En EspaŅol

Q. Who is Mr. Smarty Plants?

A: There are those who suspect Wildflower Center volunteers are the culpable and capable culprits. Yet, others think staff members play some, albeit small, role. You can torture us with your plant questions, but we will never reveal the Green Guru's secret identity.

Help us grow by giving to the Plant Database Fund or by becoming a member

Did you know you can access the Native Plant Information Network with your web-enabled smartphone?

Share

Ask Mr. Smarty Plants

Ask Mr. Smarty Plants is a free service provided by the staff and volunteers at the Lady Bird Johnson Wildflower Center.

Search Smarty Plants
    
 
See a list of all Smarty Plants questions
Can't find the answer in our existing FAQs, submit a question to Mr. Smarty Plants.
Need help with plant identification, visit the plant identification page.
 
rate this answer
4 ratings

Tuesday - October 13, 2009

From: Plano, TX
Region: Southwest
Topic: Grasses or Grass-like, Herbs/Forbs, Shrubs, Trees
Title: Plants for area around pool in Plano, Texas
Answered by: Nan Hampton

QUESTION:

I just built an in ground pool in Plano, Texas and now want to landscape around it on my own. I am curious what plants/shrubs you recommend. There will be plants/shrubs on three sides of the pool. Thanks!

ANSWER:

You can find a list of commercially available native plants for landscaping in your area in Texas-North Central Recommended on our Recommended Species page.   You can use the NARROW YOUR SEARCH option to specify General Appearance, Soil Moisture, Light Requirements, etc., for the plants you want.  Here are a few from that list that should make an attractive area around your pool:

SHRUBS/SMALL TREES

Amorpha fruticosa (desert false indigo)

Anisacanthus quadrifidus var. wrightii (Wright's desert honeysuckle)

Cercis canadensis var. texensis (Texas redbud)

Hesperaloe parviflora (redflower false yucca)

Lantana urticoides (West Indian shrubverbena)

HERBACEOUS PLANTS

Aquilegia canadensis (red columbine)

Asclepias tuberosa (butterfly milkweed)

Conoclinium coelestinum (blue mistflower)

Echinacea purpurea (eastern purple coneflower)

Glandularia bipinnatifida var. bipinnatifida (Dakota mock vervain)

Melampodium leucanthum (plains blackfoot)

Oenothera speciosa (pinkladies)

Phlox drummondii (annual phlox)

Rudbeckia hirta (blackeyed Susan)

There are many more and you can find them in the list recommended above.  You can match their characteristics to the requirements of your site by reading the "Growing Conditions" for each species.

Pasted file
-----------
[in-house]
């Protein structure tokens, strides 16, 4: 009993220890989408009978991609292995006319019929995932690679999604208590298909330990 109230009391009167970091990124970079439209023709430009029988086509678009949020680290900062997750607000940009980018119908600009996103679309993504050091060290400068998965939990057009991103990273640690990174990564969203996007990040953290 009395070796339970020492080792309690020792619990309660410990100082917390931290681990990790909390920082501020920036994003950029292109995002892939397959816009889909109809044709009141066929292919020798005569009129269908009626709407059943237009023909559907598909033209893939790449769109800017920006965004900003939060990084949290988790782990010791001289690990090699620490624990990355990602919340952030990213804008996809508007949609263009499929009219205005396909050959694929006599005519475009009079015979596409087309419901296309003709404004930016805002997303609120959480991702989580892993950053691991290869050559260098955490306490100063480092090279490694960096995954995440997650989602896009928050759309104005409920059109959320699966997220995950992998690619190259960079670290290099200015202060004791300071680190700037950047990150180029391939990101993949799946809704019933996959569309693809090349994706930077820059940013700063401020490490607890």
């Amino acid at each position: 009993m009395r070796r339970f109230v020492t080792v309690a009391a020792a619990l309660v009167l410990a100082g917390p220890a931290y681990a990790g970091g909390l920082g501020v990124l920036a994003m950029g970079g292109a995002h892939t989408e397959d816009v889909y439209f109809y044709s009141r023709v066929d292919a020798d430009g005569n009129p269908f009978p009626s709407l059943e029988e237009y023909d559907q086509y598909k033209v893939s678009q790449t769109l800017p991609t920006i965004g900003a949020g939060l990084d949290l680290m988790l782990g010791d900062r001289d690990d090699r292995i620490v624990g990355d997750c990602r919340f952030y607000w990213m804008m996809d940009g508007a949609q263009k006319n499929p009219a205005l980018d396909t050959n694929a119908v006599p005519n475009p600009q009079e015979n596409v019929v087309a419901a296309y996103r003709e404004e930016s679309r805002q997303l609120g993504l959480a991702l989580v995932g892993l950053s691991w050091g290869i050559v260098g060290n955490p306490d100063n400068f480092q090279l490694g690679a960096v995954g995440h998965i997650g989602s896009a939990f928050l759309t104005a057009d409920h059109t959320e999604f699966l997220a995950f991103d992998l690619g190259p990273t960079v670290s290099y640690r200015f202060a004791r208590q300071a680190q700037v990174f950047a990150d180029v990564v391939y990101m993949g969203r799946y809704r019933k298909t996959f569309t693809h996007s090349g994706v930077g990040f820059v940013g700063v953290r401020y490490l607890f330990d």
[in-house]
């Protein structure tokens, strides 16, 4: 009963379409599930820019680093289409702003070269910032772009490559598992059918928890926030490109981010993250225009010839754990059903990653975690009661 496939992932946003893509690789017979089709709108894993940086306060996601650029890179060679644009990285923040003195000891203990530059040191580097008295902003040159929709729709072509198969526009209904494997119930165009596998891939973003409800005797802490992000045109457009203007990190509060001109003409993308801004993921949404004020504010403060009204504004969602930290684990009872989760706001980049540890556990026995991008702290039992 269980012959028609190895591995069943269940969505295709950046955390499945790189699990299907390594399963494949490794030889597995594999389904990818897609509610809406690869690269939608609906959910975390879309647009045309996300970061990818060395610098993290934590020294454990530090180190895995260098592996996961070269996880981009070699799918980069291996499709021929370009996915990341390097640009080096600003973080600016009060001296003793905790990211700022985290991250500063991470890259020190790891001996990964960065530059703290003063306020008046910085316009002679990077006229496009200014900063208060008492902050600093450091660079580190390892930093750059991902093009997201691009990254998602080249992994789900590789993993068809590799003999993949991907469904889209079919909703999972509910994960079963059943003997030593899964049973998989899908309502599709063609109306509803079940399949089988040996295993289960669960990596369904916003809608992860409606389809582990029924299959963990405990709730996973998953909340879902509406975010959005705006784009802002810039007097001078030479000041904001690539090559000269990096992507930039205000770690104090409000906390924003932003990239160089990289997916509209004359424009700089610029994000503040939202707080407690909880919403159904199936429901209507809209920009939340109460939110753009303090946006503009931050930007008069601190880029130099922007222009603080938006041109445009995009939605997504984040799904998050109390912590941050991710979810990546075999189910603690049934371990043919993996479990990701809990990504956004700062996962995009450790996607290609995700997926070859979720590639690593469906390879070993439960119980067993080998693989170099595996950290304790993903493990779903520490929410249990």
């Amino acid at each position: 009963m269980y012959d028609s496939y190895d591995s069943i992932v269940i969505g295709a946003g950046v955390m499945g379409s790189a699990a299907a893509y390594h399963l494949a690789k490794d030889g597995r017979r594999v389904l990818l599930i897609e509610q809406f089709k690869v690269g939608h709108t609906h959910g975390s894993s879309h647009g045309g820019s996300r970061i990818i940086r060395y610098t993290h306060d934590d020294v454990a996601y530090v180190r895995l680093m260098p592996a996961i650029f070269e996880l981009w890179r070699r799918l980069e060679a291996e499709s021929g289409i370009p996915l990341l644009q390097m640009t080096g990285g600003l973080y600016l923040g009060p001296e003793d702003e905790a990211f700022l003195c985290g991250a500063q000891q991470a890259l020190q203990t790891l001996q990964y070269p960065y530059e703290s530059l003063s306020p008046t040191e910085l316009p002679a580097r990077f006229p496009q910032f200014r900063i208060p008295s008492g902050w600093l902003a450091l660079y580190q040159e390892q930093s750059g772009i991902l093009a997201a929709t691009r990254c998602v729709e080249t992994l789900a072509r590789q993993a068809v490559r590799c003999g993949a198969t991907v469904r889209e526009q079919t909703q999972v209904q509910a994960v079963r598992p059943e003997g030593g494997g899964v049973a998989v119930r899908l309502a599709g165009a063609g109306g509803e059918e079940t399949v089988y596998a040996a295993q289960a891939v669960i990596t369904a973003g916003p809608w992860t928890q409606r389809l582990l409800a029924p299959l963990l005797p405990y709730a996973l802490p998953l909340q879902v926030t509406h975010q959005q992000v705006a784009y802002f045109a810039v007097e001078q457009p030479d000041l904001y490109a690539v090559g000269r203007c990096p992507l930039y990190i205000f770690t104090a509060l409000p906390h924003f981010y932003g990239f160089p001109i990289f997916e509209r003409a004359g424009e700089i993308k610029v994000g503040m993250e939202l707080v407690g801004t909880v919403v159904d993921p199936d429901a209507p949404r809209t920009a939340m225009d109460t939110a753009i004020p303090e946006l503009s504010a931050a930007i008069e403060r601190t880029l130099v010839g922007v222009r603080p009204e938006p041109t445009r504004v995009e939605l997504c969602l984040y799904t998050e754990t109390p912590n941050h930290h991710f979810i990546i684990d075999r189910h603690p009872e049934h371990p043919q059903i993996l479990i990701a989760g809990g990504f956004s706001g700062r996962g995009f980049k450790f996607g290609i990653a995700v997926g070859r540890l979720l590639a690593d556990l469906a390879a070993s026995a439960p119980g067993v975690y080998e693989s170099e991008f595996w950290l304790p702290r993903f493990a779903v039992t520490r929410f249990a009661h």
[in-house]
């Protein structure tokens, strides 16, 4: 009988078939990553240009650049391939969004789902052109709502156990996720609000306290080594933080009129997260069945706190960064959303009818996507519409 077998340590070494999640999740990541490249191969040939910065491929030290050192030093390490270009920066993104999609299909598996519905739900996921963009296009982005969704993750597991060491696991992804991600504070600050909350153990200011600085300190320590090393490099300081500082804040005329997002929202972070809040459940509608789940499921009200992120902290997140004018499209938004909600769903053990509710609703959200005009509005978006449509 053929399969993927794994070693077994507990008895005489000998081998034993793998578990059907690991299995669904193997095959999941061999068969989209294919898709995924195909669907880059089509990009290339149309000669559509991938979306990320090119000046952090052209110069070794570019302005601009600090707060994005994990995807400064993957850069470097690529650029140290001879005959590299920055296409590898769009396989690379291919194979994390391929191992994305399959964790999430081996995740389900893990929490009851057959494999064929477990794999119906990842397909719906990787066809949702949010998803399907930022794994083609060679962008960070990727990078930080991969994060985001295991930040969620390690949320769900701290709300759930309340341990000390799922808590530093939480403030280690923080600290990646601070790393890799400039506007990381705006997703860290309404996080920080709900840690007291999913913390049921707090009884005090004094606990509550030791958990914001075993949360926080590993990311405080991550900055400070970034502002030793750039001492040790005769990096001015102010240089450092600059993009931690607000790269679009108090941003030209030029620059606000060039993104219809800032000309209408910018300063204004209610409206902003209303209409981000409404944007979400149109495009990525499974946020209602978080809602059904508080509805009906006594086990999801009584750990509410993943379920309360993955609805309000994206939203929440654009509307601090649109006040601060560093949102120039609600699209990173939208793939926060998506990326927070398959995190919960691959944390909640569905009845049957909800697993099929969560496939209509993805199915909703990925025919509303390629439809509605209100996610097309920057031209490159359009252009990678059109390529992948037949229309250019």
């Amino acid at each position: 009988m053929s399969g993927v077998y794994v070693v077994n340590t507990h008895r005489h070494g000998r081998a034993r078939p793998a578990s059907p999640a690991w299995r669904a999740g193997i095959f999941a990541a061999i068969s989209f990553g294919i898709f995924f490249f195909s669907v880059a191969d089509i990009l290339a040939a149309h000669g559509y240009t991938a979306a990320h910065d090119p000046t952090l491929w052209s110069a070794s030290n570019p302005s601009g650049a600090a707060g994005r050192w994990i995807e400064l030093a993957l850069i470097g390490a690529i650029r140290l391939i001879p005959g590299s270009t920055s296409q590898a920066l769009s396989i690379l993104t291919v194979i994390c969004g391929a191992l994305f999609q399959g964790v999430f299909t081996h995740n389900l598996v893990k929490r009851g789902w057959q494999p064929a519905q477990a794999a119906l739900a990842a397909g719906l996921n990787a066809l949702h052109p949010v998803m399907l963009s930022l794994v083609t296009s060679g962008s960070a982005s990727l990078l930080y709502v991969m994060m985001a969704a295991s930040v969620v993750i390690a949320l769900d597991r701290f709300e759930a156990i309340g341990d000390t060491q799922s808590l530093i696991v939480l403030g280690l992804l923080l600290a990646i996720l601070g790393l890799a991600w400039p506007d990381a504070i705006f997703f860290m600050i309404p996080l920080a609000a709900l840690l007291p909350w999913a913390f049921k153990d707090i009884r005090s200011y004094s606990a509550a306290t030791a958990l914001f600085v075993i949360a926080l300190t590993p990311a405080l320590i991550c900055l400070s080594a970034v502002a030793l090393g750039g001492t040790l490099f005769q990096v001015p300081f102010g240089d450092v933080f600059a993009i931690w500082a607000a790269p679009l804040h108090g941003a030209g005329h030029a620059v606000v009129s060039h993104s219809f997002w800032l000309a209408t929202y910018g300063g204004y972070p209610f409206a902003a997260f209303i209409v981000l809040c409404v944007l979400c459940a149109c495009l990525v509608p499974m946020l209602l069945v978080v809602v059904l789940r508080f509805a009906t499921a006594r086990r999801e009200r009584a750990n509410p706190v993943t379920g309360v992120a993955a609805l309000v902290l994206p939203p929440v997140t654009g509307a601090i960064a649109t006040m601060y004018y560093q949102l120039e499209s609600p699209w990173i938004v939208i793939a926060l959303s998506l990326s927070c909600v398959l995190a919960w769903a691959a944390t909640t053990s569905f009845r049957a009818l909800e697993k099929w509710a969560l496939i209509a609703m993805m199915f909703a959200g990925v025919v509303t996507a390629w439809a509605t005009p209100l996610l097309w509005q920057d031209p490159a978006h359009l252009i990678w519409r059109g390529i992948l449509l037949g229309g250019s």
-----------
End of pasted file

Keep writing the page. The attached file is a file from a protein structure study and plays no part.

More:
Here are photos for some of the species above:


Amorpha fruticosa

Cercis canadensis var. texensis

Hesperaloe parviflora

Asclepias tuberosa

Conoclinium coelestinum

Echinacea purpurea

Oenothera speciosa

Rudbeckia hirta

 

 

 

More Shrubs Questions

Something damages leaves on Tecoma stans from Austin
November 08, 2013 - Help! Something is chomping my Esperanzas. I thought it was deer but they don't seem to be eating other yellow bells in my neighborhood. I think it's an insect. Something is completely stripping the...
view the full question and answer

Beautyberries not poisonous to cats and dogs from Haddonfield NJ
December 11, 2012 - Are beauty berry plants poisonous to cats/dogs? Would like to use branches w/berries and leaves as indoor decorations.
view the full question and answer

Evergreen shrubs for Michigan
June 17, 2008 - I'm seeking a small-medium, ornamental, fairly compact, evergreen shrub to complement my front yard woodland wildflower garden. I want a shrub that will flank both sides of my front porch steps. I wa...
view the full question and answer

Identification of lantanas safe for use in Florida
February 10, 2008 - Why do you list lantana camara as a native to the U.S. and as a native plant in Florida? It is a category one invasive exotic on the Florida Exotic Pest Plant Council's list of invasive exotics. La...
view the full question and answer

Native plants for screen in Colleyville TX
March 12, 2009 - My soil is pure sand that goes down as far as I can dig. I am needing native plants to use as a screen, that grow to be 6-10 ft. tall. Also, since my plantings dry out so quickly, would it be helpfu...
view the full question and answer

Smarty Plants's Facebook profile Support the Wildflower Center by Donating Online or Becoming a Member today.

Mr. Smarty Plants wants you to be his Facebook friend. Click the Facebook icon to add yourself to Mr. Smarty Plants list of friends.
E-NEWSLETTER | BECOME A MEMBER | DONATE NOW | MEDIA | SITEMAP
© 2014 Lady Bird Johnson Wildflower Center